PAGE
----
All of the subjects received a 500 ml high-dose protein-carbohydrate drink immediately after each workout, but one subject from each pair also received 25g ketone esters in this drink. This subject also received a drink containing 25g ketones before bed each night, while the other subject received a placebo.  By comparing the changing performance of the subjects in each matched pair, researchers hoped to demonstrate whether or not the ketones would improve performance compared to placebo.

The results

By the end of the brutal 3-week study, almost none of the test subjects could successfully complete all the prescribed workouts. But during the final week, the ketone-supplemented athletes were able to sustain a 15% higher overall training load (measured in kilojoules of work performed). During this third week, the ketone subjects were also were able to maintain a 15% greater power output during the second half of a 120-minute endurance test. Sprinting performance was similar between ketone and placebo athletes throughout the training block.

Other metrics were also favorable for the ketone-supplemented riders. All the subjects experienced a gradual decline in resting and exercise heart rate, but the ketone subjects’ heart rates declined only about half as much as did the placebo subjects’. Training-induced nocturnal adrenaline and noradrenaline levels were lower in the ketone group, potentially facilitating better sleep. Ketone subjects also showed a significantly smaller increase in the levels of the overtraining-related protein GDF15 in their blood.

Finally, the subjects who received ketone supplementation were observed to increase their overall food intake in proportion to their training, voluntarily ingesting more carbohydrates over the course of the study. The placebo athletes, on the other hand, did not voluntarily increase their food intake as training got more intense despite the potential benefit of doing so.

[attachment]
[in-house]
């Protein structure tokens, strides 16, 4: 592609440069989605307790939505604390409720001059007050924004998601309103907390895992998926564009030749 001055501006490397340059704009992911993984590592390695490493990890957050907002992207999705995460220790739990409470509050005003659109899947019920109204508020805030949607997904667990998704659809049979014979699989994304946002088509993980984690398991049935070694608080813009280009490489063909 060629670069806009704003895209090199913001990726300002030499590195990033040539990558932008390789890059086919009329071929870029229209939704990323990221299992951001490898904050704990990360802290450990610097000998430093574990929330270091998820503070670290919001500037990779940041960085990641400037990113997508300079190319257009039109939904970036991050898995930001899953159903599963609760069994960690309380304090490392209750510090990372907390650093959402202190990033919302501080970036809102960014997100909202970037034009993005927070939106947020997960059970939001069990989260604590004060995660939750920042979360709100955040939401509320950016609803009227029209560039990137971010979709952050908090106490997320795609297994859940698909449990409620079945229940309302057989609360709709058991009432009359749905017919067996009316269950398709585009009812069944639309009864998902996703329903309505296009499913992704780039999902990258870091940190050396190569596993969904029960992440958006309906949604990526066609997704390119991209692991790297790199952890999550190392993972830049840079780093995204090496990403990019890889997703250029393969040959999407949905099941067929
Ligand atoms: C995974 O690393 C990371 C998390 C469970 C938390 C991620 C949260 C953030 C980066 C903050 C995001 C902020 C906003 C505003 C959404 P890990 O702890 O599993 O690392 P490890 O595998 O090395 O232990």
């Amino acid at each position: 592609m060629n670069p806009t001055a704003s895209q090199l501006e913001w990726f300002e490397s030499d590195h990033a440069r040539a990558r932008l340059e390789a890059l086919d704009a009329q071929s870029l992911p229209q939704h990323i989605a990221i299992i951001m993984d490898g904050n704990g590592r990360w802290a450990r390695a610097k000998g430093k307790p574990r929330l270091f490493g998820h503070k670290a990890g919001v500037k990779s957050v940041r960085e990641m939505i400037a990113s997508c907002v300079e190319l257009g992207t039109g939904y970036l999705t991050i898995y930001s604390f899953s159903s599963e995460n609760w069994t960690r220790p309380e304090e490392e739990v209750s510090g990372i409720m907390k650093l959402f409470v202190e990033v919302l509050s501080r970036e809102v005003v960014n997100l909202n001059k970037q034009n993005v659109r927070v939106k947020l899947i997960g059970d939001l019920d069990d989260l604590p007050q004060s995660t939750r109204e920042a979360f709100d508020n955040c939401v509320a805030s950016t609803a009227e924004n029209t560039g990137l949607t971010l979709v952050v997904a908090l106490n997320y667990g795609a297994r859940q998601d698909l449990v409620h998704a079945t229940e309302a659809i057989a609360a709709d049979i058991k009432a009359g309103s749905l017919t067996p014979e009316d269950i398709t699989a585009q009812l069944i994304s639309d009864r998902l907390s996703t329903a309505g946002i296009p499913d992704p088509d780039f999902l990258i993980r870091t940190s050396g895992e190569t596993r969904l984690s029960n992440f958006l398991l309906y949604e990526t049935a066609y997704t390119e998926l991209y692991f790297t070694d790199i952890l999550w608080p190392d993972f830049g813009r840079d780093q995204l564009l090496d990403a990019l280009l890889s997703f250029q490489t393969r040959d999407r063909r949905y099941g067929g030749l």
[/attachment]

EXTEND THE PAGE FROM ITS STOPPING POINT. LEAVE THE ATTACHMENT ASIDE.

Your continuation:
Researchers’ Conclusions

Researchers concluded that Ketone Esters ingested after exercise and before bed improved test subjects’ ability to recover during heavy training. 

“KE markedly inhibited the appearance of (overtraining) symptoms, whilst enhancing tolerable training load, increasing energy intake, and stimulating endurance exercise performance,” they concluded. They also noted new evidence for a correlation between increasing GDF15 levels and overtraining.

One possible interpretation is that the Ketone Esters primarily functioned as an appetite stimulant, and the resulting increase in food intake was the actual source of improved recovery in the ketone-supplemented riders. However, acute ketone ingestion tends to suppress appetite under most circumstances. Additionally, numerous other physiological markers of overtraining (such as GDF15) were detected in placebo athletes too early in the study for a caloric deficit to be the cause, suggesting more was at play than a mere difference in nutrition. 

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Takeaways For Athletes

Is post-workout ketone ester supplementation a way to improve recovery? It would seem it can play a role, but it is important to remember this study’s conditions were not representative of most athletes’ normal training loads. Additionally, since the study only used male subjects who were not serious cyclists, it isn’t clear whether its conclusions can be generalized for all athletes or for more elite riders. 

For those of us training 3 or 4 days a week, good rest and nutrition are probably still our best option. But for athletes engaged in high-volume training camps or long stage races, the expense of ketone esters may be at least worth considering, especially if more supporting data becomes available.

About the Researcher

Chiel Poffe is a post-doctoral researcher in the Exercise Physiology Research Group at KU Leuven in Flanders, Belgium. This study was completed as part of his Ph.D. research at KU Leuven under Dr. Peter Hespel.